Altmire Votes to Strengthen G.I. Bill for Veterans
Today, U.S. Congressman Jason Altmire (PA-04) voted for legislation to revamp the G.I. bill to help veterans who fought in the current wars in Iraq and Afghanistan pay for higher education.
Under the Post-9/11 Veterans Educational Assistance Act (Post-9/11 G.I. Bill - H.R. 5740), Pennsylvanians who have completed more than three months of active duty service since September 11, 2001 would qualify for a maximum educational benefit of $23,846 a year, which includes $12,164 for tuition, $1,000 for books and $1,186 per month for living expenses. Congressman Altmire was an original co-sponsor of the bill, which passed the House today by a vote of 256-166 as part of the FY 2009 Emergency Supplemental Bill.
This is a dramatic increase over the current G.I. Bill's maximum education benefit of $9,990 a year. In 2007, 12,389 Pennsylvania veterans used the G.I. Bill to pursue higher education.
"After World War II, the G.I. Bill helped millions of veterans go to college who otherwise could not have afforded it," Altmire said. "Over the past 60 years, however, the real value of the G.I. Bill's benefits has been eroded as the cost of college has skyrocketed. By revamping the G.I. bill so it can cover the cost of college today, Congress is restoring the original promise of this bill for a new generation of veterans. Nothing is more important than showing our veterans that we are committed to honoring their service by helping them pursue new opportunities when they return home."
The Post-9/11 G.I. Bill provides veterans with a maximum education benefit equal to the cost of in-state tuition at the most expensive public university and the cost of living for their area. Reservists and National Guard members would qualify for full educational benefits after serving three years and would receive a pro-rated portion of the benefits before that.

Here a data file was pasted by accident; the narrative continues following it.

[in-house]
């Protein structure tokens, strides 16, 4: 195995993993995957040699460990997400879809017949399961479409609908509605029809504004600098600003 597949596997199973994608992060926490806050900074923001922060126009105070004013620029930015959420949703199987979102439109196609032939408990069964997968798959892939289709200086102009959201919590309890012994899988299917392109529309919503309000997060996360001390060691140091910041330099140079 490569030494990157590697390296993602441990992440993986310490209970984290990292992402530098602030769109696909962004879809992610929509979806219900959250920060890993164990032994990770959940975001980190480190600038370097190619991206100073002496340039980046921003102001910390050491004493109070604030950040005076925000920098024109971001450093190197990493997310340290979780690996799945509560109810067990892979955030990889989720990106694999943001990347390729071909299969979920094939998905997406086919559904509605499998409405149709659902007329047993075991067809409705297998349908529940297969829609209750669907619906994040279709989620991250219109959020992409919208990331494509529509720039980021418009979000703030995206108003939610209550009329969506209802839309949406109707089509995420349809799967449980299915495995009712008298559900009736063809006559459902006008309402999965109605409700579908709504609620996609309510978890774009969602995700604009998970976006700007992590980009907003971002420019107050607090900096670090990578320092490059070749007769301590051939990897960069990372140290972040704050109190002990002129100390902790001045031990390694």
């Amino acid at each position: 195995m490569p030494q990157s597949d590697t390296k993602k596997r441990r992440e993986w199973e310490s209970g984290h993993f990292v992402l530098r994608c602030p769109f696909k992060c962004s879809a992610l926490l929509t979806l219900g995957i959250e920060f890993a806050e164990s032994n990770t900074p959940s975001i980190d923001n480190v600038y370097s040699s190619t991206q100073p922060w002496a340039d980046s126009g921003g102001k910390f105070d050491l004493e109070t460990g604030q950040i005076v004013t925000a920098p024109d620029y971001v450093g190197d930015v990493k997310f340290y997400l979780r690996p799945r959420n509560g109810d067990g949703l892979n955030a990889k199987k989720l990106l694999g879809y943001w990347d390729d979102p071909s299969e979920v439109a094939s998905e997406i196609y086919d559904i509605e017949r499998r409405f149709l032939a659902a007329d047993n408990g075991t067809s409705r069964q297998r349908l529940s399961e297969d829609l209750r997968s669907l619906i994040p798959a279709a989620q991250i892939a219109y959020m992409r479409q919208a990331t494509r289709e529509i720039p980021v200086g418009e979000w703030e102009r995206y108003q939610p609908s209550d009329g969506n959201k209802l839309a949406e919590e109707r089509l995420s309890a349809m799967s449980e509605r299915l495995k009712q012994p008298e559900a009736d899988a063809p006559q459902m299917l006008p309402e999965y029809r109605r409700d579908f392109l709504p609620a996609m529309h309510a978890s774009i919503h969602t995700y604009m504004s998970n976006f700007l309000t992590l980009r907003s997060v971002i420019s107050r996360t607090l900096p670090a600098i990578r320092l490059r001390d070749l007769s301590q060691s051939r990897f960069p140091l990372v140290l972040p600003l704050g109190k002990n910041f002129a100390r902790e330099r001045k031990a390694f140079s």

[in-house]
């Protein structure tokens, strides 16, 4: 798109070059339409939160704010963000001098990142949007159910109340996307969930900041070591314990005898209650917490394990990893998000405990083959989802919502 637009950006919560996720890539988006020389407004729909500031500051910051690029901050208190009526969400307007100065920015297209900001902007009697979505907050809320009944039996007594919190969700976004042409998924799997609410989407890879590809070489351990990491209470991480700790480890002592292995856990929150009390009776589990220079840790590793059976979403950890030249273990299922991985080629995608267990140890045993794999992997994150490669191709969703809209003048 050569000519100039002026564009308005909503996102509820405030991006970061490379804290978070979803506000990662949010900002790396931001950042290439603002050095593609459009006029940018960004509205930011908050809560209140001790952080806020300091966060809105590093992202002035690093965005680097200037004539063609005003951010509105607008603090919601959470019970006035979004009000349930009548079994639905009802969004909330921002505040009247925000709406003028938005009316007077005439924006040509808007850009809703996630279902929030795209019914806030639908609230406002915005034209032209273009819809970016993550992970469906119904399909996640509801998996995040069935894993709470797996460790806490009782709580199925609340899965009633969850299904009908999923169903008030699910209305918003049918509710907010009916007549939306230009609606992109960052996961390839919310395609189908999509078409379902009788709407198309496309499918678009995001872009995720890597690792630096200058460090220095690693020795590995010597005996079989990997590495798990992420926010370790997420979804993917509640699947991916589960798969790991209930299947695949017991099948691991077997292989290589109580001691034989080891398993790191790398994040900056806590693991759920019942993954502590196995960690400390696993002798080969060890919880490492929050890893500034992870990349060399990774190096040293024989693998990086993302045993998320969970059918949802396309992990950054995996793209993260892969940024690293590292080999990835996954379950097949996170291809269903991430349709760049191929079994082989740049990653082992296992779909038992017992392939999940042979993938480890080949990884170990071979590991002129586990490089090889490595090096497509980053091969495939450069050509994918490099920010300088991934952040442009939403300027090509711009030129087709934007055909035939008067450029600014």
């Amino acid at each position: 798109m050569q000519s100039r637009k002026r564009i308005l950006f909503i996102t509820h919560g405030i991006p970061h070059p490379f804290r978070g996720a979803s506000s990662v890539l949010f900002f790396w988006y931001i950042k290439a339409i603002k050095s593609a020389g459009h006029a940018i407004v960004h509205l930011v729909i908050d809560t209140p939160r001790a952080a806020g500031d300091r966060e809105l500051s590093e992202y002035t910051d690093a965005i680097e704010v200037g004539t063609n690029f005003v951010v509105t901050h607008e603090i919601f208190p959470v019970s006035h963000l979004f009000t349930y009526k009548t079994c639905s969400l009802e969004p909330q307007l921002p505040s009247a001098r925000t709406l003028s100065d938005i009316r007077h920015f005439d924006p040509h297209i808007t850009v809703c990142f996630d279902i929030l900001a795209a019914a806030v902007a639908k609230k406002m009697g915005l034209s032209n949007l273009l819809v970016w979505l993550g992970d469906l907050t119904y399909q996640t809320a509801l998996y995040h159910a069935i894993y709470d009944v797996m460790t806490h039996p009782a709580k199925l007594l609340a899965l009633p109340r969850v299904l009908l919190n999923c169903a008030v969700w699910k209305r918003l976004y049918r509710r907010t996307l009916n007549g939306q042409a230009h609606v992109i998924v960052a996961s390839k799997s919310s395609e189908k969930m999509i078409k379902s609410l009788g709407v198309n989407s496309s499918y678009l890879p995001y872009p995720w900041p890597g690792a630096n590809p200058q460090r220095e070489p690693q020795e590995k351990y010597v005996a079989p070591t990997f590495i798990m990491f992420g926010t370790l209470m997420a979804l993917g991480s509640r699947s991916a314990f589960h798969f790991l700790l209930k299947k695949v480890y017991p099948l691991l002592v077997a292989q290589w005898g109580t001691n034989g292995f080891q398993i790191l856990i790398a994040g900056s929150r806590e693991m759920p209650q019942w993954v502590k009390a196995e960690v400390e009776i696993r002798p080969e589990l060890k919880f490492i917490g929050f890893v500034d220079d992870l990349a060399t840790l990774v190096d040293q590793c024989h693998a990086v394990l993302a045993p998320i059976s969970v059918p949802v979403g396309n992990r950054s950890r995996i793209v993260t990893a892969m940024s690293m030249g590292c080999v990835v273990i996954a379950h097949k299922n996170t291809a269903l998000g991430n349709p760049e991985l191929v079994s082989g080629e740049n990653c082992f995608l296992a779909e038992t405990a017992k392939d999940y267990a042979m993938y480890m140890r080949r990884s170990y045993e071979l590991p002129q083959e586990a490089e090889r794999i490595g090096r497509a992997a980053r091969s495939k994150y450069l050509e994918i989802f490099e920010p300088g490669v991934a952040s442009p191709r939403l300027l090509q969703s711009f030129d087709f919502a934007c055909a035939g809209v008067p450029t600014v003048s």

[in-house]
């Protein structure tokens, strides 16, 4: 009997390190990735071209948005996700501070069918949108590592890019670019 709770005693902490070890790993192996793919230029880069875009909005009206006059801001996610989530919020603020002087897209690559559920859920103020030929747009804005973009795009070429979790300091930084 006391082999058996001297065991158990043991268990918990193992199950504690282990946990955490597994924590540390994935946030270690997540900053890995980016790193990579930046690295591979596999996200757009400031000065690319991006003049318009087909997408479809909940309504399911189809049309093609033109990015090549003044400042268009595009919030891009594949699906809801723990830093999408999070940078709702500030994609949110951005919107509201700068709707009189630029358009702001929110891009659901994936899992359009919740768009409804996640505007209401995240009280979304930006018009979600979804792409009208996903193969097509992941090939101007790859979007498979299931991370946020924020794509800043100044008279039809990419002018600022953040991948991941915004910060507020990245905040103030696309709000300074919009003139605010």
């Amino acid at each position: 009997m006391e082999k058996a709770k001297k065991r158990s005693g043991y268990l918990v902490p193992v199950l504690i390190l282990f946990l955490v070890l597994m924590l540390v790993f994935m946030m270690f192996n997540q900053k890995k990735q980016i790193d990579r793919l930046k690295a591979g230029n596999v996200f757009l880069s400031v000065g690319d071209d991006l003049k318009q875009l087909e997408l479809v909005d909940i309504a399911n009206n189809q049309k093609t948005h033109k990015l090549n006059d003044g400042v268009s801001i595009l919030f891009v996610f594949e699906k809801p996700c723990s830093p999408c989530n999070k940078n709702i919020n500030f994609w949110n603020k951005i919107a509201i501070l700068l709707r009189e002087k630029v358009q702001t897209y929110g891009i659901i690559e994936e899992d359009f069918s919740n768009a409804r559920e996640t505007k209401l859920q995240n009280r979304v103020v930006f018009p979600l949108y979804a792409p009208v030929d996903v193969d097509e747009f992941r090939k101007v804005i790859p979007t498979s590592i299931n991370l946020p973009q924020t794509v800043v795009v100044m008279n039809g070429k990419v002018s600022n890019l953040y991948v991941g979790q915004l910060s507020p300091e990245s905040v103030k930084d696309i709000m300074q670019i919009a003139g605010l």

For veterans who choose to attend a more expensive, private university, the bill creates a program through which the government would match, dollar-for-dollar, any supplemental financial assistance given to veterans by their schools. Veterans would also have up to 15 years, rather than the 10 years currently allowed, in which to use their educational assistance. This will ensure men and women serving multiple deployments in Iraq and Afghanistan do not run out of time to use the bill's benefits.
Approximately 7.8 million veterans used the G.I. bill after World War II. For every dollar invested in veterans' education, seven dollars were generated for America's economy. Three former presidents, a dozen U.S. Senators, three Supreme Court justices, and fourteen Nobel Prize winners went to school through the G.I. Bill.